Student activism

Student activists: Free-form revolutionaries (Fortune, 1969)

October 16, 2011: 9:30 AM ET

Editor's note: Every week, Fortune.com publishes a favorite story from our magazine archives. This week, we turn to an article from January 1969 on the diverse, and fragmented, array of protest movements organized by young Americans in the late 1960s. The lack of centralized leadership within the student movements of the 1960s call to mind the Occupy Wall Street protests that have spread to cities around the world over the past month. Much like their predecessors described below, today's growing legions of protesters seem to have united around a shared sense of frustration and a desire for change rather than specific policy aims.

"The Movement" is diverse and confusing, which doesn't bother its members a bit. Its rioters and window breakers grab the headlines, but the silent thousands are working on spreading the word.

By Charles Burck

Wisconsin draft resistance union

In the washroom of a Wisconsin high school, a member of the Wisconsin Draft Resistance Union teaches an incipient radical high-school group how to mobilize sentiment not only against the draft but against restrictive school policies-e.g., dress codes, pressures to train for occupational slots, a ban on an underground high-school paper.

FORTUNE -- Komsomol, the Soviet youth organization, considers it a petty bourgeois student movement. The Red Guards would run it into the ground. Castro would have no use for its lack of discipline. The radical movement in the U.S. is, on the whole, quite distinct from revolutionary movements in other times and places. Like them, the Movement, as it is called, has the sense of social obligation that characterizes leftist movements in general. The Movement finds itself in agreement with the thesis that U.S. society has institutionalized exploitation, and it seems to be coming to an informal acceptance of the view that capitalism is inextricably linked with most of the country's ills. But it rejects the ideologies and organizational forms of the old left, and strongly espouses the notion of individual freedom. It finds no applicable model elsewhere in the world, or in history, for what it thinks the U.S. ought to be.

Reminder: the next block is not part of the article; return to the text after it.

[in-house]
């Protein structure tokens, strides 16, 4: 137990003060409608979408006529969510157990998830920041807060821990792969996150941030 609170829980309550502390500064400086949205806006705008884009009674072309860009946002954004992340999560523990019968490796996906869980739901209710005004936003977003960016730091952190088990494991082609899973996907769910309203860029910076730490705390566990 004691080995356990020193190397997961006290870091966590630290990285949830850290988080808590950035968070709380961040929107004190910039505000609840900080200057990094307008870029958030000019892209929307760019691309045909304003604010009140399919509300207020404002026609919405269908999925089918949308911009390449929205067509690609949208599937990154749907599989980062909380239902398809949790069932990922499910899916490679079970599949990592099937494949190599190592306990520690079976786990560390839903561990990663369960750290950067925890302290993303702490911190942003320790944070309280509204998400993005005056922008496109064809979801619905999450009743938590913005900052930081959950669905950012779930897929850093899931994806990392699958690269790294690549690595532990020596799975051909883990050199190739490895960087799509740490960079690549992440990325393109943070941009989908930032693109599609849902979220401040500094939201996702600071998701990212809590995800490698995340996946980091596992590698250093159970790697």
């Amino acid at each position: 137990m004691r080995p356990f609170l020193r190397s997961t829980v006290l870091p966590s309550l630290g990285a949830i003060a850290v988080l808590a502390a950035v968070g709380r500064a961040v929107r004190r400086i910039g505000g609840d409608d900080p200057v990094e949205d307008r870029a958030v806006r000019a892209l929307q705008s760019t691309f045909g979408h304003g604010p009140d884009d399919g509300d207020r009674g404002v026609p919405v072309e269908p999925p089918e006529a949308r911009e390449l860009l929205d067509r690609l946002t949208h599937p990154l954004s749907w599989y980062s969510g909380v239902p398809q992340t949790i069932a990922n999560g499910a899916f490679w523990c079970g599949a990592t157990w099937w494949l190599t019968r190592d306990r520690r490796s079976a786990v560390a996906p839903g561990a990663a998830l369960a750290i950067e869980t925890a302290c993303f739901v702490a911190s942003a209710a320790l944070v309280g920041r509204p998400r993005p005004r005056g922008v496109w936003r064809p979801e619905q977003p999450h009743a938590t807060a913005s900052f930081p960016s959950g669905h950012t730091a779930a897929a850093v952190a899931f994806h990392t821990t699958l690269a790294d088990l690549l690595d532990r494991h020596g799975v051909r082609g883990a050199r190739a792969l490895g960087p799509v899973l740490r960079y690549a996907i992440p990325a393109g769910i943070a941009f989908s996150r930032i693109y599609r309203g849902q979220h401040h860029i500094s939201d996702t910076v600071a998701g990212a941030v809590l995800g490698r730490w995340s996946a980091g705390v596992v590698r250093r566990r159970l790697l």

The fact is that the Movement is incredibly diverse -- as multileveled and varied as American society itself. Its members have neither blueprint nor party line, neither national office nor secretariat. There is no unanimity among them about appropriate tactics or even appropriate ends except in the most general way. The "window breakers" are only one element. The Movement also encompasses hippies and doctrinaire Leninists, anarchists and populists, the "campus cong" and peaceful communards, militant confrontationists and mystics, Bakuninists and humanists, power seekers, ego trippers, revolutionaries whose domain is the individual mind, Maoists, rock bands, and cultural guerrillas.

As a result of this diversity, and its heartfelt commitment to individualism, the Movement has defied all attempts to bring its members together into disciplined cohesiveness. Most of its work is carried out at the local level by numberless, almost anarchistic, groups. Its national organizations, which often seek to set the tone for those who work under the national nameplates, are not really representative of the Movement's fluid groupings, and are frequently little more than advisers to their local chapters. These national organizations are a far cry from the old Communist party, U.S.A., with its rigid central control, adherence to official dogma, and ruthless suppression of heretics. More

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